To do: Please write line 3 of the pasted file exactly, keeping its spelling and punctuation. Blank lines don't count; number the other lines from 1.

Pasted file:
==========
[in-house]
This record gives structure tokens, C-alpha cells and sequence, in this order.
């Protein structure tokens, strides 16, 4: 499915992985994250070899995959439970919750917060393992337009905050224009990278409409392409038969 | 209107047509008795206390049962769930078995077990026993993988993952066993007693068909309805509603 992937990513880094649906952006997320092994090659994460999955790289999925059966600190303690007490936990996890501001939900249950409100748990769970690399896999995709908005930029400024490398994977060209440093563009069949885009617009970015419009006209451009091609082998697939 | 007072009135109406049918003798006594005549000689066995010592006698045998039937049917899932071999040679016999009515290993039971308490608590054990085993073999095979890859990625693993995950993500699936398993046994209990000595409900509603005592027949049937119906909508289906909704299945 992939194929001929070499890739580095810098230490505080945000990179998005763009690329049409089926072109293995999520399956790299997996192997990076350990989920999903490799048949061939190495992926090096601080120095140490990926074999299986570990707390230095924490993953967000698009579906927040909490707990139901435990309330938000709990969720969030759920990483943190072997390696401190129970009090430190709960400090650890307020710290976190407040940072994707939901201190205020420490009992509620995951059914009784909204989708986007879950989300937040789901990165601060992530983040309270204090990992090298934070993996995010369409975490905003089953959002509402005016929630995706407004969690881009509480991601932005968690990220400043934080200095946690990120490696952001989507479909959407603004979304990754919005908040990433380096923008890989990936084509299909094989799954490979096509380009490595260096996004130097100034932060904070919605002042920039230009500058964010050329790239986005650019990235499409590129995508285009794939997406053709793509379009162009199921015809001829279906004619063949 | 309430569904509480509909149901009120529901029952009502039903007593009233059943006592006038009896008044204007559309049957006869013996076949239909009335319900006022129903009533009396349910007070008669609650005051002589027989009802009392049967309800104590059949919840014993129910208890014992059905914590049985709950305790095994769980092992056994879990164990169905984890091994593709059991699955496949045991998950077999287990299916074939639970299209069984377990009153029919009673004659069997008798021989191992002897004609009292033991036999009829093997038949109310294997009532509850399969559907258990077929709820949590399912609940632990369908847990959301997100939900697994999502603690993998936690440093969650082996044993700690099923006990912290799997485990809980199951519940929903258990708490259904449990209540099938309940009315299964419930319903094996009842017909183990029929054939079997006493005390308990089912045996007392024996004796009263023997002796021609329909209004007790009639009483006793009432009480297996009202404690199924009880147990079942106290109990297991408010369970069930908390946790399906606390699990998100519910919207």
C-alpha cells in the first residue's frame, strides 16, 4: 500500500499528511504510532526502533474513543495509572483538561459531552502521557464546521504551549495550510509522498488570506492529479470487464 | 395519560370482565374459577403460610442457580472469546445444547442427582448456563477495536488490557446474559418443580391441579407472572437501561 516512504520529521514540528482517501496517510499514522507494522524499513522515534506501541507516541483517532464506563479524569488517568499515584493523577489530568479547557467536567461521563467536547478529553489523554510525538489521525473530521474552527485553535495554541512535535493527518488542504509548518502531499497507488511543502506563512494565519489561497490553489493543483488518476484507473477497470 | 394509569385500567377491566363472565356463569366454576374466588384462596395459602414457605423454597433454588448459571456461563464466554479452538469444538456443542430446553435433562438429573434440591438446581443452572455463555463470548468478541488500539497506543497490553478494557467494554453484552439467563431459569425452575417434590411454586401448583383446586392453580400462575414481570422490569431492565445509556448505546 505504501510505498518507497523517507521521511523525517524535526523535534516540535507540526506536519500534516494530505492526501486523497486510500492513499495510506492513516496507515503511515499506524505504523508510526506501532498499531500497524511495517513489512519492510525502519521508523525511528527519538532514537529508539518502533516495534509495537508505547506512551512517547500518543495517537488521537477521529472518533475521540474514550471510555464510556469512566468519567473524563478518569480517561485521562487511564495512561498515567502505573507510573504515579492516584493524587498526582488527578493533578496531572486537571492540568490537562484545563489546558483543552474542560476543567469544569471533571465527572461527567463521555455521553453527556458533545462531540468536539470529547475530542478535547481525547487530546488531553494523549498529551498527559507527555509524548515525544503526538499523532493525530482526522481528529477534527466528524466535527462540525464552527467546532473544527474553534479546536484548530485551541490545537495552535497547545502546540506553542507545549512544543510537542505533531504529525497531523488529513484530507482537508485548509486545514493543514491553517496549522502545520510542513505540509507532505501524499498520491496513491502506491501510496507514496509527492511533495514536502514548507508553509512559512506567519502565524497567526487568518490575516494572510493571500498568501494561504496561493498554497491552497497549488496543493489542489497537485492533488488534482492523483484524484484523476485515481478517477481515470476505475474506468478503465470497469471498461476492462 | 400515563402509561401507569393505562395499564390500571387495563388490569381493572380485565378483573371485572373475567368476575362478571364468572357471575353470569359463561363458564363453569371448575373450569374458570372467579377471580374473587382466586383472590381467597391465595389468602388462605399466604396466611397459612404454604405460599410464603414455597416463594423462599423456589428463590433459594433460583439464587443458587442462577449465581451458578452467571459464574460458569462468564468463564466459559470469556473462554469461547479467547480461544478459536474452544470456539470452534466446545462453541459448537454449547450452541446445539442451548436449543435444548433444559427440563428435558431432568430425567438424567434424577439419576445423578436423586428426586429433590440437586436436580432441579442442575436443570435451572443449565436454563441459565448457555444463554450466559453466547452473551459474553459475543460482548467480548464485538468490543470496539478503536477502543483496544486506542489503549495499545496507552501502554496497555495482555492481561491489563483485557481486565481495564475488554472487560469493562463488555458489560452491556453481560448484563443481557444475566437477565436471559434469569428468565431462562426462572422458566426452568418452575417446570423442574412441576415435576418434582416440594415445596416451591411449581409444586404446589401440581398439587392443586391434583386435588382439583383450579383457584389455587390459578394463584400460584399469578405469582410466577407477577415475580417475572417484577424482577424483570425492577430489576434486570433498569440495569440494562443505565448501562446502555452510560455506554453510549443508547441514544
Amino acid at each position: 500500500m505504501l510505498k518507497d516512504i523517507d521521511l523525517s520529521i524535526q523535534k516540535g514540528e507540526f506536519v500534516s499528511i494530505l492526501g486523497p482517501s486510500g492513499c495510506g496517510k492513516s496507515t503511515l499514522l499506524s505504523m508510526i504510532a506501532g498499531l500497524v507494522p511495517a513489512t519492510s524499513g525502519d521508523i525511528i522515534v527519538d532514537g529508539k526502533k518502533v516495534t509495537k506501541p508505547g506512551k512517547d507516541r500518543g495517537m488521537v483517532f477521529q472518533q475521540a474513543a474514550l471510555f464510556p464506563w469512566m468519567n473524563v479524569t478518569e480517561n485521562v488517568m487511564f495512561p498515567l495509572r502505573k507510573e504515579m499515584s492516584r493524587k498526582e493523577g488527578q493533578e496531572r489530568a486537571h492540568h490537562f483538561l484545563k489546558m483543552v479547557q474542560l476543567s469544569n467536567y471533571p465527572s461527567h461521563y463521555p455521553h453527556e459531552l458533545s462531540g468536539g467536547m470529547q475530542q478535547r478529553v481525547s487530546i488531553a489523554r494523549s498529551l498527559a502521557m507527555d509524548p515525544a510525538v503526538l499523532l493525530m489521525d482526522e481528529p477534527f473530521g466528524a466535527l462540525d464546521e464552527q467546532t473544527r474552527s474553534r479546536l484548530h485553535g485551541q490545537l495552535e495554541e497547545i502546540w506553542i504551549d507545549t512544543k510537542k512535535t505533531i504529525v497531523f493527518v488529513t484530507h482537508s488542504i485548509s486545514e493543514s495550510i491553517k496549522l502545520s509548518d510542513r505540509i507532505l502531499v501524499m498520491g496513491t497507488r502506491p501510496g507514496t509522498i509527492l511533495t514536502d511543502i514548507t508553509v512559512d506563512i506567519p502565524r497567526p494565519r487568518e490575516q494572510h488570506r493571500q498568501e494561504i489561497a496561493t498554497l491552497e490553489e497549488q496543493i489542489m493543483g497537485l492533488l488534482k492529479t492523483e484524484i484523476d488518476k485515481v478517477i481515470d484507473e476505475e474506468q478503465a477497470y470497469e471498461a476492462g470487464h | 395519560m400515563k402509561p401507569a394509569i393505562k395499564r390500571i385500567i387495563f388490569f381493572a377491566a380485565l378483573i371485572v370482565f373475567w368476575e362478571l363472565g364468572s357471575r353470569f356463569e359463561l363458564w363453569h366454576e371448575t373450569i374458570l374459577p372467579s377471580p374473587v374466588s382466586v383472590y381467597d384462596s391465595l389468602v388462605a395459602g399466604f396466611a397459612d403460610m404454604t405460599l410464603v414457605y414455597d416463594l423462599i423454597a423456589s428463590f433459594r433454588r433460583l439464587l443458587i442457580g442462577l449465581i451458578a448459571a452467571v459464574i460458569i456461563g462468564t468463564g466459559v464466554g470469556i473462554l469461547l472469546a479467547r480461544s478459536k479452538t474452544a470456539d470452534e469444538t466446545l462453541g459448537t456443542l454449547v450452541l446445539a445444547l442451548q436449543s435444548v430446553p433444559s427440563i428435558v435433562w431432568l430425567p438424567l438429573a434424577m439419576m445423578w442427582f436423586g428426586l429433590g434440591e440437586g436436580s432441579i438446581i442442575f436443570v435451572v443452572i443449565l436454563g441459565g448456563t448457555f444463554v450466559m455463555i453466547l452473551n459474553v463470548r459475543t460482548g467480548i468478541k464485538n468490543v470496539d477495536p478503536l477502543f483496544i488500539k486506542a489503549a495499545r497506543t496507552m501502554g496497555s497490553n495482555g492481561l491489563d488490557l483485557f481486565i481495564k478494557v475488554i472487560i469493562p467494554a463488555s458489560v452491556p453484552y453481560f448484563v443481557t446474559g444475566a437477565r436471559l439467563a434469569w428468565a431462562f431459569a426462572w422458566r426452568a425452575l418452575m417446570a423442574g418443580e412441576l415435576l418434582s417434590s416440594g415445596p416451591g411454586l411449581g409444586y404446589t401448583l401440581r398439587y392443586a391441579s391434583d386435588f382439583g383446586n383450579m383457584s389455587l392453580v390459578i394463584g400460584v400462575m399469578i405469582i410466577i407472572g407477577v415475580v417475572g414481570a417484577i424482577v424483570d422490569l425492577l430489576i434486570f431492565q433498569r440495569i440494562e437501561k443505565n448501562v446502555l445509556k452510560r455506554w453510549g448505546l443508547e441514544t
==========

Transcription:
């Protein structure tokens, strides 16, 4: 499915992985994250070899995959439970919750917060393992337009905050224009990278409409392409038969 | 209107047509008795206390049962769930078995077990026993993988993952066993007693068909309805509603 992937990513880094649906952006997320092994090659994460999955790289999925059966600190303690007490936990996890501001939900249950409100748990769970690399896999995709908005930029400024490398994977060209440093563009069949885009617009970015419009006209451009091609082998697939 | 007072009135109406049918003798006594005549000689066995010592006698045998039937049917899932071999040679016999009515290993039971308490608590054990085993073999095979890859990625693993995950993500699936398993046994209990000595409900509603005592027949049937119906909508289906909704299945 992939194929001929070499890739580095810098230490505080945000990179998005763009690329049409089926072109293995999520399956790299997996192997990076350990989920999903490799048949061939190495992926090096601080120095140490990926074999299986570990707390230095924490993953967000698009579906927040909490707990139901435990309330938000709990969720969030759920990483943190072997390696401190129970009090430190709960400090650890307020710290976190407040940072994707939901201190205020420490009992509620995951059914009784909204989708986007879950989300937040789901990165601060992530983040309270204090990992090298934070993996995010369409975490905003089953959002509402005016929630995706407004969690881009509480991601932005968690990220400043934080200095946690990120490696952001989507479909959407603004979304990754919005908040990433380096923008890989990936084509299909094989799954490979096509380009490595260096996004130097100034932060904070919605002042920039230009500058964010050329790239986005650019990235499409590129995508285009794939997406053709793509379009162009199921015809001829279906004619063949 | 309430569904509480509909149901009120529901029952009502039903007593009233059943006592006038009896008044204007559309049957006869013996076949239909009335319900006022129903009533009396349910007070008669609650005051002589027989009802009392049967309800104590059949919840014993129910208890014992059905914590049985709950305790095994769980092992056994879990164990169905984890091994593709059991699955496949045991998950077999287990299916074939639970299209069984377990009153029919009673004659069997008798021989191992002897004609009292033991036999009829093997038949109310294997009532509850399969559907258990077929709820949590399912609940632990369908847990959301997100939900697994999502603690993998936690440093969650082996044993700690099923006990912290799997485990809980199951519940929903258990708490259904449990209540099938309940009315299964419930319903094996009842017909183990029929054939079997006493005390308990089912045996007392024996004796009263023997002796021609329909209004007790009639009483006793009432009480297996009202404690199924009880147990079942106290109990297991408010369970069930908390946790399906606390699990998100519910919207």